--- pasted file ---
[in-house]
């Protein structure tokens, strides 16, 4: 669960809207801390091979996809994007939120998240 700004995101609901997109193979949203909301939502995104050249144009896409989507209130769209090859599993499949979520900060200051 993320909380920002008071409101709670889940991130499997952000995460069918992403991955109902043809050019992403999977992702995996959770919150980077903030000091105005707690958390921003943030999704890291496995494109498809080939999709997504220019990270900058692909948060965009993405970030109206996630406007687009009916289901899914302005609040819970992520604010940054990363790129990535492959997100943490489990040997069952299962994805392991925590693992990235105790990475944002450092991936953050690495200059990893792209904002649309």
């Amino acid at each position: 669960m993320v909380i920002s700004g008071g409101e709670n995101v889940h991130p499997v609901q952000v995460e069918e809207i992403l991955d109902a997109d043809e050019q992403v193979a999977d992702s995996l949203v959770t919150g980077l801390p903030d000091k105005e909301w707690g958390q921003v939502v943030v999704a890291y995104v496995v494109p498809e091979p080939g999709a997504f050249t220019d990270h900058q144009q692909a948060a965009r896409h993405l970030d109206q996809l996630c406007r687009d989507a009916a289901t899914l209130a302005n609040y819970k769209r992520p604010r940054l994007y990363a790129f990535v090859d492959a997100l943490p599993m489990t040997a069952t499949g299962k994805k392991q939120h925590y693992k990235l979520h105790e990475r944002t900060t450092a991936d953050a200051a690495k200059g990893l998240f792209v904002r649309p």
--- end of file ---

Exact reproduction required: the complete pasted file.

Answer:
[in-house]
């Protein structure tokens, strides 16, 4: 669960809207801390091979996809994007939120998240 700004995101609901997109193979949203909301939502995104050249144009896409989507209130769209090859599993499949979520900060200051 993320909380920002008071409101709670889940991130499997952000995460069918992403991955109902043809050019992403999977992702995996959770919150980077903030000091105005707690958390921003943030999704890291496995494109498809080939999709997504220019990270900058692909948060965009993405970030109206996630406007687009009916289901899914302005609040819970992520604010940054990363790129990535492959997100943490489990040997069952299962994805392991925590693992990235105790990475944002450092991936953050690495200059990893792209904002649309």
């Amino acid at each position: 669960m993320v909380i920002s700004g008071g409101e709670n995101v889940h991130p499997v609901q952000v995460e069918e809207i992403l991955d109902a997109d043809e050019q992403v193979a999977d992702s995996l949203v959770t919150g980077l801390p903030d000091k105005e909301w707690g958390q921003v939502v943030v999704a890291y995104v496995v494109p498809e091979p080939g999709a997504f050249t220019d990270h900058q144009q692909a948060a965009r896409h993405l970030d109206q996809l996630c406007r687009d989507a009916a289901t899914l209130a302005n609040y819970k769209r992520p604010r940054l994007y990363a790129f990535v090859d492959a997100l943490p599993m489990t040997a069952t499949g299962k994805k392991q939120h925590y693992k990235l979520h105790e990475r944002t900060t450092a991936d953050a200051a690495k200059g990893l998240f792209v904002r649309p």